Infotainment

If you love gadgets, the Dart is the compact car of choice. With the exception of a self-parking feature like Ford’s Focus, the upper trim levels of the Dart allow some snazzy features you won’t find elsewhere in the segment. Starting with the Limited trim, the speedometer in the gauge cluster is replaced with a 7-inch LCD that is highly customizable. Unlike the LCD gauges Mercedes, Jaguar and Land Rover use, this one does more than just display a picture of a dial. Aside from navigation and infotainment displays, the system also doubles as the trip computer. Dodge also decided to allow a decent amount of customization from color choices to what date you see and where you see it. Also standard on the Limited model (optional on SXT and above) is Chrysler’s 8.4-inch uConnect system. Our brief time with the system showed that Chrysler has worked the Apple iDevice bugs out of the system. uConnect 8.4 now offers full voice command of your iDevice allowing you to say “play song, Red Solo Cup” and have the system do your bidding. The system works as well as Ford’s MyTouch but is far more responsive than Ford’s slow system.

Drivetrain

Despite the PR folks not commenting on the long rumored 9-speed transmissions, there was plenty of new metal to see under the hood. First up is the 2.0L engine. This is related to the Caliber’s 2.0L engine but only shares 20% of the parts. Most of the changes relate to smoothness and noise control, but power does get a slight bump to 160HP and 145lb-ft of torque. Next up is a 1.4L turbo Fiat engine almost directly transplanted from the Alfa. This “MutiAir” engine cranks out the same horsepower as the 2.0L but trumps with 184lb-ft of twist. Next up is the 2.4L engine (in the R/T model) which gets the same NVH improvements and incorporates MultiAir to boost power to 184HP and 171lb-ft of twist. MultiAir is Fiat’s way of saying that the intake valves on the 1.4L and 2.4L engines are actuated via solenoid-actuated hydraulic chamber that sits between the valve and the cam (at least on the 2.4L. The 1.4L doesn’t have an intake cam). The result is more controlled valve lift, the ability to remove the throttle body and some seriously complicated plumbing. What’s the reliability going to be like? Your guess is as good as mine. If you want to know more, check out this video. All engines can be mated to the 6-speed Fiat manual transmission while the 2.0 and 2.4 get the option of a 6-speed Hyundai-sourced slushbox and the 1.4 can be had with Fiat’s 6-speed dual dry clutch transmission.  How about that SRT Dart? The PR folks won’t say a word.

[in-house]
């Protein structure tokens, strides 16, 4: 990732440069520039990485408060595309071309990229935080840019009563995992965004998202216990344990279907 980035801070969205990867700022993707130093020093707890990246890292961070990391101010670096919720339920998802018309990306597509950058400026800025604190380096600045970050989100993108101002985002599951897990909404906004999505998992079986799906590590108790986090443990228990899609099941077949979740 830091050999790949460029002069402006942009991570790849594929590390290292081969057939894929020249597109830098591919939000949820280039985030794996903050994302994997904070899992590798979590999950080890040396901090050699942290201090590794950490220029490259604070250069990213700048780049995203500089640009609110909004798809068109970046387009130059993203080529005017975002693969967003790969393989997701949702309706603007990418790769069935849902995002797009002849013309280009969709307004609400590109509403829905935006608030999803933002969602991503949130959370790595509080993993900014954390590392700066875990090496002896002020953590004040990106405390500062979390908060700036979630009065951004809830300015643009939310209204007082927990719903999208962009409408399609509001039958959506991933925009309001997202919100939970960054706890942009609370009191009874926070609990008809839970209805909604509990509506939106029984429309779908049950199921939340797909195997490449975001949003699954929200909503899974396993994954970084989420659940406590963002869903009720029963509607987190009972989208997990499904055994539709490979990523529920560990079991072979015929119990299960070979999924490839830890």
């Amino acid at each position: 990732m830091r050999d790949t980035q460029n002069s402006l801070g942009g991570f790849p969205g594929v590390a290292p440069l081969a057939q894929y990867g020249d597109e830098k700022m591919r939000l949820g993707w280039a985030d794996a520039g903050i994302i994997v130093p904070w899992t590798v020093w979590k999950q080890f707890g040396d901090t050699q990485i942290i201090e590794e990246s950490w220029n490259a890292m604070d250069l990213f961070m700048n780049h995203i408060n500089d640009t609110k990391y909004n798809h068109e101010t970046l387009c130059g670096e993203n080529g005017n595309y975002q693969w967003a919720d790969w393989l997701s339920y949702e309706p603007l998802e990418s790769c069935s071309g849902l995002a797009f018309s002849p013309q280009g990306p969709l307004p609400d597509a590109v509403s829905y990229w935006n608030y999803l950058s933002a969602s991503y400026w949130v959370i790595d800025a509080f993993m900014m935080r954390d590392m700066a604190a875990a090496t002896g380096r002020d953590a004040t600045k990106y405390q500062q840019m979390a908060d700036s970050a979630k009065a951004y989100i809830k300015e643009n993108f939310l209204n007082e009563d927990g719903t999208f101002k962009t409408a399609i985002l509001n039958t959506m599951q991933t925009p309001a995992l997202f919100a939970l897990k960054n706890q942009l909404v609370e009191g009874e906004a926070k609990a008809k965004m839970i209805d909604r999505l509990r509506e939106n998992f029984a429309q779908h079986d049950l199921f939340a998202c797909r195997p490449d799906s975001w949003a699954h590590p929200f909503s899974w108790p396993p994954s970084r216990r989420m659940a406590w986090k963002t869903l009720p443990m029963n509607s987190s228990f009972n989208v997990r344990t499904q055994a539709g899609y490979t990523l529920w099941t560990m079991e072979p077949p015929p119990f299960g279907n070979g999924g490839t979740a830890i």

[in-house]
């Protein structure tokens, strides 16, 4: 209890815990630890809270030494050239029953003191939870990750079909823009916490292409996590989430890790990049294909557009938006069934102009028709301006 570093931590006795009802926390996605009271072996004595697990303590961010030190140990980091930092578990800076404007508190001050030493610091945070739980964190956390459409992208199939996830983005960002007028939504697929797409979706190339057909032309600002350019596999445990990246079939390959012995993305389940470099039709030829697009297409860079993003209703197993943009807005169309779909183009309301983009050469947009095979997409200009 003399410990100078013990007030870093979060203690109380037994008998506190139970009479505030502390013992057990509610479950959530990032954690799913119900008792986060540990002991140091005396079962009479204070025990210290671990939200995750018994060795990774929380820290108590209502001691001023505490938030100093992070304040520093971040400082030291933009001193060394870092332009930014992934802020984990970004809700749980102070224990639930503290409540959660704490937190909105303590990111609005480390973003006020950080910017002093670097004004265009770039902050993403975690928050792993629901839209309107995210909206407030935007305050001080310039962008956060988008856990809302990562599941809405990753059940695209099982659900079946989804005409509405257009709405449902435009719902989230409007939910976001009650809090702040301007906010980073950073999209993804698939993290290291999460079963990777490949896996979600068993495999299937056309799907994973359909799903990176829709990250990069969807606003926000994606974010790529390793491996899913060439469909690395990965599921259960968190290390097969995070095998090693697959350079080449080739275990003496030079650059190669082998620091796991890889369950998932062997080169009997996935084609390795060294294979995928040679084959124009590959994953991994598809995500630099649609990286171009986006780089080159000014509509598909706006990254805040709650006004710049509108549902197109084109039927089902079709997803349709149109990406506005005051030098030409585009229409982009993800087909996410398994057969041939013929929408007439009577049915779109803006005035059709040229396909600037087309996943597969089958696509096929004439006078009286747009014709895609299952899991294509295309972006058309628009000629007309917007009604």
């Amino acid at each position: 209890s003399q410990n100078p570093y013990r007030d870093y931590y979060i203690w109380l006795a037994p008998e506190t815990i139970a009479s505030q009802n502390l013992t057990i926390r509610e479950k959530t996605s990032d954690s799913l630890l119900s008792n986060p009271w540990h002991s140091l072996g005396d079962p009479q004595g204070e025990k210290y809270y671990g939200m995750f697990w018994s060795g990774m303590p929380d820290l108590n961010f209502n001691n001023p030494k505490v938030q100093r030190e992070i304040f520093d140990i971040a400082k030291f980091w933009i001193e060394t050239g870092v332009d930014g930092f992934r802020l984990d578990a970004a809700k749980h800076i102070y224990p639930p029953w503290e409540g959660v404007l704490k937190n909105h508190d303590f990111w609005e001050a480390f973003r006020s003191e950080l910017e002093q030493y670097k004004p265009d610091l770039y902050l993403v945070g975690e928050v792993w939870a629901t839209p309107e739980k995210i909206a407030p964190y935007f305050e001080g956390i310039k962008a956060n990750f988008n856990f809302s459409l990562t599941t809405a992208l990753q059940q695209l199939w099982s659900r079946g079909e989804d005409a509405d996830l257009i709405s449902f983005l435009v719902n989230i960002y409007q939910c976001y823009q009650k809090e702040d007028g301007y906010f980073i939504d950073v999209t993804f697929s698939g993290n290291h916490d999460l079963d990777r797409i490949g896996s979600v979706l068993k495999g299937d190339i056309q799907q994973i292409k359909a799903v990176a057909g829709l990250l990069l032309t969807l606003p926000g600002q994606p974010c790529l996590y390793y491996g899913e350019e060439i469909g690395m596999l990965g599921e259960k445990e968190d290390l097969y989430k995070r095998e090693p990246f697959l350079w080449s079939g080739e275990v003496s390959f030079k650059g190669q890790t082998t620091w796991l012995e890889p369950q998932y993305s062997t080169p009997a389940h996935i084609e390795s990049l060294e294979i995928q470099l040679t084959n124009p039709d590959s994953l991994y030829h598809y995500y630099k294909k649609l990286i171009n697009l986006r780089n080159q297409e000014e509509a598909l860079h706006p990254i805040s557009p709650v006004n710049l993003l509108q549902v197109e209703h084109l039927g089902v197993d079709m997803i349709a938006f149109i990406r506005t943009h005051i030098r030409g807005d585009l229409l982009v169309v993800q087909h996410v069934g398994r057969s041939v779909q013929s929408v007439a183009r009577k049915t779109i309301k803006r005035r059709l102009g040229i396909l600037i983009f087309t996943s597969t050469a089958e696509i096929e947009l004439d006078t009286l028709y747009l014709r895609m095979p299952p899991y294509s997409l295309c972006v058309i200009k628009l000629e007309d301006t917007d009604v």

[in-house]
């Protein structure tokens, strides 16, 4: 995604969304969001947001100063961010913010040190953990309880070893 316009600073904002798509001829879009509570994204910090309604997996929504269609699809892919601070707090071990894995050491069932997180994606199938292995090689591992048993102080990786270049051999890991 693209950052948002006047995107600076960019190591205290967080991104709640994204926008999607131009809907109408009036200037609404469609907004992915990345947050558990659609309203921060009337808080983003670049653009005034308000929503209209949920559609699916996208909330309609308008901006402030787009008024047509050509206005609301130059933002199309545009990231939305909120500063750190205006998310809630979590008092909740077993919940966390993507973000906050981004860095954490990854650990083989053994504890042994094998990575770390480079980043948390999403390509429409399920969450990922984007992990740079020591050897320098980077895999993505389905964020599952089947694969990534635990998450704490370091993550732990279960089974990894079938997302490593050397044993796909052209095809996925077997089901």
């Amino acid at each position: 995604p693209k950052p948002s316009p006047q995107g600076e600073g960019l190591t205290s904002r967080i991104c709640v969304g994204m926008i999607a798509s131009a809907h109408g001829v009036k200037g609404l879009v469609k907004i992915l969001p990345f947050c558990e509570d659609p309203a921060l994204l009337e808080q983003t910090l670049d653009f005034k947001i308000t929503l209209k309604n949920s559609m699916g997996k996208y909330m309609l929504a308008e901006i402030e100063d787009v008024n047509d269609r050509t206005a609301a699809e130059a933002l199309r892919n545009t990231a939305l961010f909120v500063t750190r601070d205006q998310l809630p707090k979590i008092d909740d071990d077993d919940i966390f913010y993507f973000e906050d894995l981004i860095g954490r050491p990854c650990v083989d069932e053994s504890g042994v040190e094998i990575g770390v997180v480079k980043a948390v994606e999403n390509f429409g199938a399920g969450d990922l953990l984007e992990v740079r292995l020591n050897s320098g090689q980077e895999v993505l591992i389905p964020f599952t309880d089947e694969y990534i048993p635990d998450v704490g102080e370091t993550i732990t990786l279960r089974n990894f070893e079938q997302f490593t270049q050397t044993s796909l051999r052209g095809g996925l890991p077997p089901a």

Drive

We had only a limited time and about 25 miles behind the wheel of two Limited trim Darts, so bear that in mind. The Dart uses a modified version of Giulietta’s suspension setup. If you think that gives you European handling, think again. The Dart weighs about 300lbs more than the Giulietta and the engineers softened the suspension and used softer bushings all around. While our brief cloverleaf-on-ramp-skidpad tests revealed admirable grip and less body roll than I would have assumed, the Dart loses its composure rapidly on broken pavement.

The base 2.0L engine and the 6-speed automatic are a the combination most owners will end up with. The pair work well together and never felt flustered in city traffic. The 1.4L turbo is more engaging and since it has more torque than even the 2.4L R/T engine it would be my engine of choice. The manual transmission had surprisingly long throws which I found cumbersome and tiring. Fortunately clutch pedal feel is good with a medium firm spring and very linear engagement. The 1.4L turbo didn’t suffer from turbo lag like some forced-induction mills and the extra twist is a welcome companion making the manual transmission easier to live with in real-world driving. Dodge didn’t have a dual clutch transmission available to test, so check back for a full review when the Dart starts shipping.

A wise man once told me that everything in the $12,000-$120,000 vehicle market competes on value. The question that kept coming to the lips of the masses assembled was: would you buy the Dart over X? The response was usually a long pause followed by a soft no. It’s not that the Dart is a bad car, it is solidly class competitive. So what’s the problem? Given a choice between the Ford Focus and the Dart, or the Hyundai Elantra and the Dart, the Dart comes in second. Why? Brand image.